SAMOA: Small island developing states can lead transition to 'green' energy - UN

Village shop at dusk in Sri Lanka lit by solar panels. Photo: World Bank/Dominic Sansoni

1 September 2014 – Despite being endowed with renewable energy sources – like wind, sunshine and waves – small island developing states remain heavily reliant on imported fossil fuels, a practice that the United Nations says can be reversed through durable partnerships.

“SIDS are creating opportunities and examples that, if replicated worldwide, could lead the transition from fossil fuel energy to renewable and sustainable energy,” said John Ashe, UN President of the General Assembly, in his opening address in Apia, Samoa, to the High-Level Event on Sustainable Energy For All.

The meeting carries the name of Secretary-General Ban Ki-moon's initiative to ensure universal access to modern energy services, double the global rate of improvement in energy efficiency, and share renewable energy globally by 2030.

These three goals have special relevance for small island nations which face inflated energy costs due to remoteness, small size, and vulnerability to climate change. Many of the estimated 20 per cent of people worldwide who live without access to electricity are islanders.

“Sustainable energy for all is an important tool for eradicating extreme poverty, creating economic opportunity, combating climate change and supporting sustainable development,” Mr. Ban said in his keynote address to the event organized on the margins of the Third International Conference on Small Island Developing States.

“But we need all stakeholders to act together across all relevant sectors,” he added stressing the conference's theme of creating genuine and durable partnerships with small island nations.

Mr. Ban noted that today's event, which takes place in the first year of the UN Decade of Sustainable Energy for All, is an opportunity to “take stock” of progress towards achieving sustainable energy for all by 2030.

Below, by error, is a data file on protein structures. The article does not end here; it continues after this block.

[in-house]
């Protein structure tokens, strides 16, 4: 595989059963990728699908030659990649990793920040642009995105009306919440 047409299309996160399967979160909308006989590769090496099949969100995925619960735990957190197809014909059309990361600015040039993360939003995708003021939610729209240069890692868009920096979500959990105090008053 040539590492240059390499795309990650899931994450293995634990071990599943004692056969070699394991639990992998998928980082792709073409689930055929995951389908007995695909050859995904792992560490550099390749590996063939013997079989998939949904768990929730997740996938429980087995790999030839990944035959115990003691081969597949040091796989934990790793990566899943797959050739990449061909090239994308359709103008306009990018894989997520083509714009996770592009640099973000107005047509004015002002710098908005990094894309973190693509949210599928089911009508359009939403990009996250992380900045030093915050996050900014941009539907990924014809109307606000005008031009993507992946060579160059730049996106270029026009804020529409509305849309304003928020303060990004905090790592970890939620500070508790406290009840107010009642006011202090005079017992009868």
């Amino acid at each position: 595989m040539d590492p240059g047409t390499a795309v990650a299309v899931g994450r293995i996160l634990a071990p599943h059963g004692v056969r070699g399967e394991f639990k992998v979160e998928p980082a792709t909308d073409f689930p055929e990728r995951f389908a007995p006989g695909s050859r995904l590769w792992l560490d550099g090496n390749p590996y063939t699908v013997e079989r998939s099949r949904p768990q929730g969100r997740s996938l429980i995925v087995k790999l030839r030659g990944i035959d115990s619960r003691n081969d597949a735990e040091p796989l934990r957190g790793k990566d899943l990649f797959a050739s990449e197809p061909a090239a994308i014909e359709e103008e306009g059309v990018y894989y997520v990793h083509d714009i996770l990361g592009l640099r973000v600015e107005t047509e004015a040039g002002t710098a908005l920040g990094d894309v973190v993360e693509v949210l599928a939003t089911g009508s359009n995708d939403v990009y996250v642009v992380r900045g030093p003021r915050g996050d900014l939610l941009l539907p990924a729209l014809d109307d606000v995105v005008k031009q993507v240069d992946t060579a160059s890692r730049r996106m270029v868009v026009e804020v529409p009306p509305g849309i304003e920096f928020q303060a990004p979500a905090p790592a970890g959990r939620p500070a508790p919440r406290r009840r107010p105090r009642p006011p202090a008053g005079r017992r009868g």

He said that the world needs to see examples of cutting greenhouse gas emissions and sustainable energy sources so that it can draw inspiration and follow suit.

Calling for “bold actions and ideas” and “strong political vision and political will,” Mr. Ban encouraged participants to attend his Climate Summit in New York later this month. The UN hopes to raise at least $10-15 billion during that summit for the flagship Green Climate Fund created to support developing countries on their path to low-emission and climate-resilient development.

Addressing journalists earlier in the day, Mr. Ban said that multi-stakeholder partnerships taking place this week and the ones expected at the Climate Summit “will provide the key to unlocking the future we want.”

He added that the global community is now building on “the great waves of momentum from Samoa's ocean shores” to seek development plans that can provide a life of dignity for all.

Right after the press conference, Mr. Ban addressed UN system leaders in a high-level meeting of the Chief Executives Board (CEB) with participation of many of the 29 UN agency heads.

Mr. Ban said he wanted to hold the meeting here “to ensure and to urge our United Nations agencies to work as one team to reflect the decisions and recommendations of this SIDS Conference and communities.”

Also on Monday, Mr. Ban met with Zhang Yesui, Special Envoy of the President of China to SIDS Conference. According to a UN spokesperson, they discussed climate change issues, including the Climate Summit and the Green Climate Fund.


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